Four former Washington Football cheerleaders have enlisted the help of high-powered attorney Gloria Allred in seeking the truth about private videos allegedly made by Washington staffers without their consent.
"My clients are very, very upset about this," Allred told The Sports Junkies Thursday morning. "I mean, these were vulnerable, beautiful, talented young women and they never gave their authorization or consent to have their intimate parts filmed for anybody to see."
Details about the alleged videos were revealed in a Washington Post investigation published Wednesday, the latest in a string of Post reports uncovering sexual harassment inside the Washington organization.
One particular account set in 2008 centers around a photo shoot for the Washington cheerleaders' annual swimsuit calendar. The official team-released video covering the shoot shows the women in bikinis and frolicking in the sand.
"What the cheerleaders didn’t know," The Post describes, "was that another video, intended strictly for private use, would be produced using footage from that same shoot. Set to classic rock, the 10-minute unofficial video featured moments when nipples were inadvertently exposed as the women shifted positions or adjusted props."
The Post continues: "The lewd outtakes were what Larry Michael, then the team’s lead broadcaster and a senior vice president, referred to as 'the good bits' or 'the good parts,' according to Brad Baker, a former member of Michael’s staff. Baker said in an interview that he was present when Michael told staffers to make the video for team owner Daniel Snyder."
Allred is still very much in the fact-finding stage and says she needs to obtain a copy of the video, from whoever may have it in their possession. The Washington Post acknowledged in its reporting that it does have a copy of the 2008 video, along with "a similar outtakes video from the squad’s swimsuit calendar shoot in the Dominican Republic in 2010 that included a close-up of one cheerleader’s pubic area, obscured only by gold body paint."
"The only way that we can get it is... if The Washington Post gave us a copy, and I don't think they're giving anybody copies," said Allred. "But, in addition, if we filed a lawsuit then they would have to turn over a copy. But also voluntarily, in the event that any employee from The Washington Post, or owner or anyone else who may have it, if they have it, they could voluntarily provide it to us."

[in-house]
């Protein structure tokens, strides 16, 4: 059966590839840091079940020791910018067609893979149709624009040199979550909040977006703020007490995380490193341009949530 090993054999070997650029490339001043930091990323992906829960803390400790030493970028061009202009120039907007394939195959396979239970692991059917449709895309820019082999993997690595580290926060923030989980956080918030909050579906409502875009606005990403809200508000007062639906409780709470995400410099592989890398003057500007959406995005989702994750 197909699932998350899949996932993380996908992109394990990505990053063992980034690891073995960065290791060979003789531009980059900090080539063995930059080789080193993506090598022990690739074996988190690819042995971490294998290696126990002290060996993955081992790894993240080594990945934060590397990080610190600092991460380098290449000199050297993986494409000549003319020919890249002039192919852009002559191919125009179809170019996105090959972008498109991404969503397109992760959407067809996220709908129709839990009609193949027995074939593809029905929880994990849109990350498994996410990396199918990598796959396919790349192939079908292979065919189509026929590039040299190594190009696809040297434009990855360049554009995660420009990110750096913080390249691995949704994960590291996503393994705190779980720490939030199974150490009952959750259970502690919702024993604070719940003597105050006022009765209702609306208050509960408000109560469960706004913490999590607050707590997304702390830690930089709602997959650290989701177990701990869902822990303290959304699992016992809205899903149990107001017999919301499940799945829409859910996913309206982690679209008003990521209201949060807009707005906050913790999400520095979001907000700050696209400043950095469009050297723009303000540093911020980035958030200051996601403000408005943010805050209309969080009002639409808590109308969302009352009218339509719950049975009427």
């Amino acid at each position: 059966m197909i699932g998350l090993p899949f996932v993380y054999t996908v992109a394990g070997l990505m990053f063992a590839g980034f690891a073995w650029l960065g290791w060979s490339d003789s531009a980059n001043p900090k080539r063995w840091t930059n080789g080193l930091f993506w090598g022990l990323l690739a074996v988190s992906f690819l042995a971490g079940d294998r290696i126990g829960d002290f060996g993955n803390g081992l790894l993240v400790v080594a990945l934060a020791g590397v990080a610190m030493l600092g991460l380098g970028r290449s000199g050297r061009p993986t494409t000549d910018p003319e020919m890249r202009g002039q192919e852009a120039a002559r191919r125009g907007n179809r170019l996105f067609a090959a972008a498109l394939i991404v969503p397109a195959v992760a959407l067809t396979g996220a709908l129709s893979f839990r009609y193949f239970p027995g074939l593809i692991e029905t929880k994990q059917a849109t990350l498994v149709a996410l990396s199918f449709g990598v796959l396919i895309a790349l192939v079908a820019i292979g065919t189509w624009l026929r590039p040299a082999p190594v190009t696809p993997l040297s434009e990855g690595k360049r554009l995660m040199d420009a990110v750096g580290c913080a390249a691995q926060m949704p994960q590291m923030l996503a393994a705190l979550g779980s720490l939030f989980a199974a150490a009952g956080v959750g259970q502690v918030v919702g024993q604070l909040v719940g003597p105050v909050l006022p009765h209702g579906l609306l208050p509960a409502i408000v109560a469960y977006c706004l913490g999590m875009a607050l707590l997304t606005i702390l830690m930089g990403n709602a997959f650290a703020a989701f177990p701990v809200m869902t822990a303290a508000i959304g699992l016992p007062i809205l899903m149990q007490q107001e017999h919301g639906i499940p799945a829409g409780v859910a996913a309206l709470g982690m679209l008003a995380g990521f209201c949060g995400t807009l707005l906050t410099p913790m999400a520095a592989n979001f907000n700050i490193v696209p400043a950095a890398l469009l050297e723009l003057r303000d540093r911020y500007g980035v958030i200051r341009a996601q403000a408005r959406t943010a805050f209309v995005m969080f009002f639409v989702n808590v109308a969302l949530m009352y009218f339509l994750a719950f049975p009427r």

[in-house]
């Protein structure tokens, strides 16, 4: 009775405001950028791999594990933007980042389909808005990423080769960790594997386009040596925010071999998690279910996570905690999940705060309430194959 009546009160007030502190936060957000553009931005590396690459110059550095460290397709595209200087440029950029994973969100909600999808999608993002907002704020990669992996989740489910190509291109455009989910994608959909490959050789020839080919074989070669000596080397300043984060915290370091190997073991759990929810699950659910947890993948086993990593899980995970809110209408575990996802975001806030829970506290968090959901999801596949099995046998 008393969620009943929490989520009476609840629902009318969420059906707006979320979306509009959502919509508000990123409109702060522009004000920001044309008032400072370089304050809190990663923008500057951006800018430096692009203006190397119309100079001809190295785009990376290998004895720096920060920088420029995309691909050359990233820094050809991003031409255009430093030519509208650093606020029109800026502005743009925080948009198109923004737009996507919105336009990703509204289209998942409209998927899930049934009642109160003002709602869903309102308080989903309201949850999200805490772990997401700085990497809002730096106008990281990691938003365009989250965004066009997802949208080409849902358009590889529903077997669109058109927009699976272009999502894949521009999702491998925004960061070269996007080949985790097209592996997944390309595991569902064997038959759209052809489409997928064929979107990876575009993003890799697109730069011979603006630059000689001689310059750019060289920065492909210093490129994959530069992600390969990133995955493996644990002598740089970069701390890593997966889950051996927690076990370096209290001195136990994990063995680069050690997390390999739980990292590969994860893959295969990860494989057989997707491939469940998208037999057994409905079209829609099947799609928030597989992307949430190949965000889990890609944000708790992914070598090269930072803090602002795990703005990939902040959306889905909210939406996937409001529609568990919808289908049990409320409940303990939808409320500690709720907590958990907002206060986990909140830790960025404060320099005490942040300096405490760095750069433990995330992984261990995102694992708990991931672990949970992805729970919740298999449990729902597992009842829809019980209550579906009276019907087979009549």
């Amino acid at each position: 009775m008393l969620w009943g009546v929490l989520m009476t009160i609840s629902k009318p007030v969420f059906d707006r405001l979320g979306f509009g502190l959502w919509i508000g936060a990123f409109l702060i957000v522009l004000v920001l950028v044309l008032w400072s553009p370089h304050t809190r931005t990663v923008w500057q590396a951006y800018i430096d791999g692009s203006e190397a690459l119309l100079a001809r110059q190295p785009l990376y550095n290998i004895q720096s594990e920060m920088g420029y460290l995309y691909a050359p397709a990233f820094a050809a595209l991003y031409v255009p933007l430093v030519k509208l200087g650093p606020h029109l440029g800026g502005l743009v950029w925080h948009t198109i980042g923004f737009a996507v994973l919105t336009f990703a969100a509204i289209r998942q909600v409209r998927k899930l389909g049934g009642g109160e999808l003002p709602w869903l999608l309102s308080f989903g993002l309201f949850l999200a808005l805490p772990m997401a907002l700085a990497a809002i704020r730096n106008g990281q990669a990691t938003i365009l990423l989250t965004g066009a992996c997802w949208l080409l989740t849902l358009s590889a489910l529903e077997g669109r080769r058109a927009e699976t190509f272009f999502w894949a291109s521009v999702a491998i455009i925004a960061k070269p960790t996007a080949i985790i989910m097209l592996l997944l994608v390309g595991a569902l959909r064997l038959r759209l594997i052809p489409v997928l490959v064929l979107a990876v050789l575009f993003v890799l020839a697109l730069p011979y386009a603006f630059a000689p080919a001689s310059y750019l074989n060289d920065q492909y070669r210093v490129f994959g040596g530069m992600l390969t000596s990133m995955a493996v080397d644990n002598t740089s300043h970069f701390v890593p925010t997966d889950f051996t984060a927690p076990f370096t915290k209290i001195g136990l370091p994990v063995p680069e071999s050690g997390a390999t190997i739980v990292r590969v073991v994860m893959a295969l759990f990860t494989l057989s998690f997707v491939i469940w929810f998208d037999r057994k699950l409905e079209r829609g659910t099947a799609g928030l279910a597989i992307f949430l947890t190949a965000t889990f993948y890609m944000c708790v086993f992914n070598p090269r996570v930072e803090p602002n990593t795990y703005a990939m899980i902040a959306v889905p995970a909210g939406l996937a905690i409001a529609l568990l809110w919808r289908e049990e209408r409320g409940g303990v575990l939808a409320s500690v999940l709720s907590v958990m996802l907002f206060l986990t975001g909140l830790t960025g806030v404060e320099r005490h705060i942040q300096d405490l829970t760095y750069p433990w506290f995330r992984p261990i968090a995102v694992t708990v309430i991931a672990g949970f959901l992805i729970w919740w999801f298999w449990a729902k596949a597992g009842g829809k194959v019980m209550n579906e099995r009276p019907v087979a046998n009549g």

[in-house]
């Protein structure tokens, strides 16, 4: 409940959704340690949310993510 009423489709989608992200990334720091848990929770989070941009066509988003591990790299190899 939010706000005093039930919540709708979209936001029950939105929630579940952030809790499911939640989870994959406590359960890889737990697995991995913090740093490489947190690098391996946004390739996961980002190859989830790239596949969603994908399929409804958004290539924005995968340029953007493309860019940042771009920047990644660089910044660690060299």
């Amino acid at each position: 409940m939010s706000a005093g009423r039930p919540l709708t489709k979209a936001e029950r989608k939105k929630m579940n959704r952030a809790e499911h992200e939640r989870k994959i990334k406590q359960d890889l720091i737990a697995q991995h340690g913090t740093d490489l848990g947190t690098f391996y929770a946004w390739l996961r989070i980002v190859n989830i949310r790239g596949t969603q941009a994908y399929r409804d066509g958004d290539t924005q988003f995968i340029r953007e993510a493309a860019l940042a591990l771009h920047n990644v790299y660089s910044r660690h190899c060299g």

The next stage of her research will be to find out what really happened.
"Secondly, we have to find out who's responsible," she said. "Third, these women have been harmed and we believe we can prove it. And fourth, the best way is to hold whoever's responsible accountable in whatever manner is appropriate, and that's what we're going to do. Accountability is what it's all about."
"This is the era of the Me Too movement and these women are just not going to sit back and just be victims," she said. "They're going to be fighters for change. They don't want this to happen to any other young woman, ever."
The Washington organization is notorious for mandating all employees sign non-disclosure agreements (NDAs), thus holding the employees legally accountable should they publicly divulge information deemed confidential.
Asked how she intends to work around those contractual agreements, Allred replied, "If the Washington Redskins want to try to silence these young women, then the Washington Redskins and I are going to have to have a conversation. Because they should not have to be silenced about discrimination or harassment or invasion of privacy, if in fact that's what occurred, because this is not what they signed up for."
"We are the leading and most successful women's rights law firm in the nation," she said. "I've been doing this for 44 years. We've won hundreds of millions of dollars for victims. These women are victims and we're going to do whatever we think is legally appropriate to vindicate our clients' rights.
"They're very brave. Some of them in the future will be speaking out, if they think it's appropriate to do so, and these are empowered young women and they're just not going to sit there and be humiliated and degraded in this way."
"We want the truth," Allred said in summation. "These young women are entitled to the truth and we intend to get it."